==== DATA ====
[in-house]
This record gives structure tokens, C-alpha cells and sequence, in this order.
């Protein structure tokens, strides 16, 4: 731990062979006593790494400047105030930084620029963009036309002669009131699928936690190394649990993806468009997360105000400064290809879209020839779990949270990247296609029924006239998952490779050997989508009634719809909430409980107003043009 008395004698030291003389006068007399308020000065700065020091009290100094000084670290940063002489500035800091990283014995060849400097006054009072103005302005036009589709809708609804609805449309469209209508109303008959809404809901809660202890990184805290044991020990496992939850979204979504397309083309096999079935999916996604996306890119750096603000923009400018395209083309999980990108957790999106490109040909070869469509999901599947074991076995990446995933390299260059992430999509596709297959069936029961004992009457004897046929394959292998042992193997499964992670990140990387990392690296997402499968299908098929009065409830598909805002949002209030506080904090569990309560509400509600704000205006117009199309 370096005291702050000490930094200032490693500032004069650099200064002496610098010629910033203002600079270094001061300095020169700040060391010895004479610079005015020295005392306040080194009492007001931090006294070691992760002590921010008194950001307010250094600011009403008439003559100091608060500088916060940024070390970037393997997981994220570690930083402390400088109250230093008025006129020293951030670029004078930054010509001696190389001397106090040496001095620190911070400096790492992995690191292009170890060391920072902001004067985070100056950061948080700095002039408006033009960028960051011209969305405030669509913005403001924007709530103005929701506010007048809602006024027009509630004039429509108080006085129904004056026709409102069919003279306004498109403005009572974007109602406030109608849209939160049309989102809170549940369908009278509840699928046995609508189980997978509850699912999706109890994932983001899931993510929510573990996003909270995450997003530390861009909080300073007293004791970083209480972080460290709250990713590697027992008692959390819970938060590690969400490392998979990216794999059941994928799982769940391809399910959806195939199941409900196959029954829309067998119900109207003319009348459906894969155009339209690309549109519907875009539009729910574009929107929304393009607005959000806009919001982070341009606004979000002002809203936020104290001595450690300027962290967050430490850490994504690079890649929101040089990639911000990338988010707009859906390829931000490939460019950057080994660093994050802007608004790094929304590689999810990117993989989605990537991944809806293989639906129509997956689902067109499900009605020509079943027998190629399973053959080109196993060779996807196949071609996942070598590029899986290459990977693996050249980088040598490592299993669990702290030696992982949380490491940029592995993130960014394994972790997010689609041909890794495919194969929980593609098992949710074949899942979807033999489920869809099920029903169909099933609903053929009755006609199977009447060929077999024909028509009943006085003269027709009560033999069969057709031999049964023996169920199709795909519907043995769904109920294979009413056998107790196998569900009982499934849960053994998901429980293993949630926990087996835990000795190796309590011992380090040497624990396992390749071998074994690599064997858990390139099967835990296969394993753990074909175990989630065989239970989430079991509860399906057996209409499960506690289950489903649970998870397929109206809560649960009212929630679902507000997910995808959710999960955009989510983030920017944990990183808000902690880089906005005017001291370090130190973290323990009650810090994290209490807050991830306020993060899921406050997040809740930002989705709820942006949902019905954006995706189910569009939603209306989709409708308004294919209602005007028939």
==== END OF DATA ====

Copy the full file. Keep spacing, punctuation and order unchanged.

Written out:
[in-house]
This record gives structure tokens, C-alpha cells and sequence, in this order.
């Protein structure tokens, strides 16, 4: 731990062979006593790494400047105030930084620029963009036309002669009131699928936690190394649990993806468009997360105000400064290809879209020839779990949270990247296609029924006239998952490779050997989508009634719809909430409980107003043009 008395004698030291003389006068007399308020000065700065020091009290100094000084670290940063002489500035800091990283014995060849400097006054009072103005302005036009589709809708609804609805449309469209209508109303008959809404809901809660202890990184805290044991020990496992939850979204979504397309083309096999079935999916996604996306890119750096603000923009400018395209083309999980990108957790999106490109040909070869469509999901599947074991076995990446995933390299260059992430999509596709297959069936029961004992009457004897046929394959292998042992193997499964992670990140990387990392690296997402499968299908098929009065409830598909805002949002209030506080904090569990309560509400509600704000205006117009199309 370096005291702050000490930094200032490693500032004069650099200064002496610098010629910033203002600079270094001061300095020169700040060391010895004479610079005015020295005392306040080194009492007001931090006294070691992760002590921010008194950001307010250094600011009403008439003559100091608060500088916060940024070390970037393997997981994220570690930083402390400088109250230093008025006129020293951030670029004078930054010509001696190389001397106090040496001095620190911070400096790492992995690191292009170890060391920072902001004067985070100056950061948080700095002039408006033009960028960051011209969305405030669509913005403001924007709530103005929701506010007048809602006024027009509630004039429509108080006085129904004056026709409102069919003279306004498109403005009572974007109602406030109608849209939160049309989102809170549940369908009278509840699928046995609508189980997978509850699912999706109890994932983001899931993510929510573990996003909270995450997003530390861009909080300073007293004791970083209480972080460290709250990713590697027992008692959390819970938060590690969400490392998979990216794999059941994928799982769940391809399910959806195939199941409900196959029954829309067998119900109207003319009348459906894969155009339209690309549109519907875009539009729910574009929107929304393009607005959000806009919001982070341009606004979000002002809203936020104290001595450690300027962290967050430490850490994504690079890649929101040089990639911000990338988010707009859906390829931000490939460019950057080994660093994050802007608004790094929304590689999810990117993989989605990537991944809806293989639906129509997956689902067109499900009605020509079943027998190629399973053959080109196993060779996807196949071609996942070598590029899986290459990977693996050249980088040598490592299993669990702290030696992982949380490491940029592995993130960014394994972790997010689609041909890794495919194969929980593609098992949710074949899942979807033999489920869809099920029903169909099933609903053929009755006609199977009447060929077999024909028509009943006085003269027709009560033999069969057709031999049964023996169920199709795909519907043995769904109920294979009413056998107790196998569900009982499934849960053994998901429980293993949630926990087996835990000795190796309590011992380090040497624990396992390749071998074994690599064997858990390139099967835990296969394993753990074909175990989630065989239970989430079991509860399906057996209409499960506690289950489903649970998870397929109206809560649960009212929630679902507000997910995808959710999960955009989510983030920017944990990183808000902690880089906005005017001291370090130190973290323990009650810090994290209490807050991830306020993060899921406050997040809740930002989705709820942006949902019905954006995706189910569009939603209306989709409708308004294919209602005007028939």